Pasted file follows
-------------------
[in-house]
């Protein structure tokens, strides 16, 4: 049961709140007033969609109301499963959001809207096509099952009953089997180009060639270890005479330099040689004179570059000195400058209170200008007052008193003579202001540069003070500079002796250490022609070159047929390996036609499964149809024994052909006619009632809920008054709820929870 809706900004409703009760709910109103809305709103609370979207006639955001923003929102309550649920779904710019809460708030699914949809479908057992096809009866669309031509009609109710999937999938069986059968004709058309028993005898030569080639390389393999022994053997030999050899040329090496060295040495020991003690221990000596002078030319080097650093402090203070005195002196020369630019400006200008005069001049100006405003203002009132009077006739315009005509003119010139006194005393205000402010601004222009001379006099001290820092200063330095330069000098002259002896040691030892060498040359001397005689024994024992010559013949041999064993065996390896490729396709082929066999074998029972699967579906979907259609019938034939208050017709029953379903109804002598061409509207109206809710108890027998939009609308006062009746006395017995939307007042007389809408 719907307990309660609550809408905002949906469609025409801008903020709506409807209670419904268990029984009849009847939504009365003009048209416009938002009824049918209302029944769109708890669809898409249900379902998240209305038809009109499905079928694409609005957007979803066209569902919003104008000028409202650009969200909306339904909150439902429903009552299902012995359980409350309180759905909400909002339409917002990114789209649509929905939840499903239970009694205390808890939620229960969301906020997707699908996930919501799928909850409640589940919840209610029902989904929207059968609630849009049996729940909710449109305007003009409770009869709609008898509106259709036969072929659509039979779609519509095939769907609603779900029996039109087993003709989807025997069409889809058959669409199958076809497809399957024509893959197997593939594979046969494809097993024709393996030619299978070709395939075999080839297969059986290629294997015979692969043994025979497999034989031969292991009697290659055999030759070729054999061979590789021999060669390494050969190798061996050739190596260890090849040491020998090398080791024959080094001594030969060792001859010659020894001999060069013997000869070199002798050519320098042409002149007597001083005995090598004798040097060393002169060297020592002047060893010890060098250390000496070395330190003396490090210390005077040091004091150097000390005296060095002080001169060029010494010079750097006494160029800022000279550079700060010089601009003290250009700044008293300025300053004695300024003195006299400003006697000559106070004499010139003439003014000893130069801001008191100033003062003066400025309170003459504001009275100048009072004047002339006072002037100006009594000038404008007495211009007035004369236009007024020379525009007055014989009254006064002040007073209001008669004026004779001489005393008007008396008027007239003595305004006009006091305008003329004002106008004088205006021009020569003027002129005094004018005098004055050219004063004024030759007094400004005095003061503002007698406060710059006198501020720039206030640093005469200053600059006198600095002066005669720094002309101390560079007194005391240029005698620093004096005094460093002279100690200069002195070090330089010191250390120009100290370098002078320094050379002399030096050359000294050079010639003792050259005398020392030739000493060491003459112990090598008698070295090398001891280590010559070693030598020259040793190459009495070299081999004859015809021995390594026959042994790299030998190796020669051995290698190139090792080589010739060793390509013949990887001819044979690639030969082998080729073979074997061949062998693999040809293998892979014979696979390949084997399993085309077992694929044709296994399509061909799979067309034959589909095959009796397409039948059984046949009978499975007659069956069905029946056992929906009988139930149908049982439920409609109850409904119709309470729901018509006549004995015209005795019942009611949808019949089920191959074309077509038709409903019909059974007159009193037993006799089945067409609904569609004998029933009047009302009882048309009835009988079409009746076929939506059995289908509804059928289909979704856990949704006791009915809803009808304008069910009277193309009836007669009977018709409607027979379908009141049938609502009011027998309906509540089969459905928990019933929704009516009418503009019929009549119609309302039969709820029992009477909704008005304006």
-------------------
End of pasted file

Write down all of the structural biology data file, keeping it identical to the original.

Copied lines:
[in-house]
């Protein structure tokens, strides 16, 4: 049961709140007033969609109301499963959001809207096509099952009953089997180009060639270890005479330099040689004179570059000195400058209170200008007052008193003579202001540069003070500079002796250490022609070159047929390996036609499964149809024994052909006619009632809920008054709820929870 809706900004409703009760709910109103809305709103609370979207006639955001923003929102309550649920779904710019809460708030699914949809479908057992096809009866669309031509009609109710999937999938069986059968004709058309028993005898030569080639390389393999022994053997030999050899040329090496060295040495020991003690221990000596002078030319080097650093402090203070005195002196020369630019400006200008005069001049100006405003203002009132009077006739315009005509003119010139006194005393205000402010601004222009001379006099001290820092200063330095330069000098002259002896040691030892060498040359001397005689024994024992010559013949041999064993065996390896490729396709082929066999074998029972699967579906979907259609019938034939208050017709029953379903109804002598061409509207109206809710108890027998939009609308006062009746006395017995939307007042007389809408 719907307990309660609550809408905002949906469609025409801008903020709506409807209670419904268990029984009849009847939504009365003009048209416009938002009824049918209302029944769109708890669809898409249900379902998240209305038809009109499905079928694409609005957007979803066209569902919003104008000028409202650009969200909306339904909150439902429903009552299902012995359980409350309180759905909400909002339409917002990114789209649509929905939840499903239970009694205390808890939620229960969301906020997707699908996930919501799928909850409640589940919840209610029902989904929207059968609630849009049996729940909710449109305007003009409770009869709609008898509106259709036969072929659509039979779609519509095939769907609603779900029996039109087993003709989807025997069409889809058959669409199958076809497809399957024509893959197997593939594979046969494809097993024709393996030619299978070709395939075999080839297969059986290629294997015979692969043994025979497999034989031969292991009697290659055999030759070729054999061979590789021999060669390494050969190798061996050739190596260890090849040491020998090398080791024959080094001594030969060792001859010659020894001999060069013997000869070199002798050519320098042409002149007597001083005995090598004798040097060393002169060297020592002047060893010890060098250390000496070395330190003396490090210390005077040091004091150097000390005296060095002080001169060029010494010079750097006494160029800022000279550079700060010089601009003290250009700044008293300025300053004695300024003195006299400003006697000559106070004499010139003439003014000893130069801001008191100033003062003066400025309170003459504001009275100048009072004047002339006072002037100006009594000038404008007495211009007035004369236009007024020379525009007055014989009254006064002040007073209001008669004026004779001489005393008007008396008027007239003595305004006009006091305008003329004002106008004088205006021009020569003027002129005094004018005098004055050219004063004024030759007094400004005095003061503002007698406060710059006198501020720039206030640093005469200053600059006198600095002066005669720094002309101390560079007194005391240029005698620093004096005094460093002279100690200069002195070090330089010191250390120009100290370098002078320094050379002399030096050359000294050079010639003792050259005398020392030739000493060491003459112990090598008698070295090398001891280590010559070693030598020259040793190459009495070299081999004859015809021995390594026959042994790299030998190796020669051995290698190139090792080589010739060793390509013949990887001819044979690639030969082998080729073979074997061949062998693999040809293998892979014979696979390949084997399993085309077992694929044709296994399509061909799979067309034959589909095959009796397409039948059984046949009978499975007659069956069905029946056992929906009988139930149908049982439920409609109850409904119709309470729901018509006549004995015209005795019942009611949808019949089920191959074309077509038709409903019909059974007159009193037993006799089945067409609904569609004998029933009047009302009882048309009835009988079409009746076929939506059995289908509804059928289909979704856990949704006791009915809803009808304008069910009277193309009836007669009977018709409607027979379908009141049938609502009011027998309906509540089969459905928990019933929704009516009418503009019929009549119609309302039969709820029992009477909704008005304006």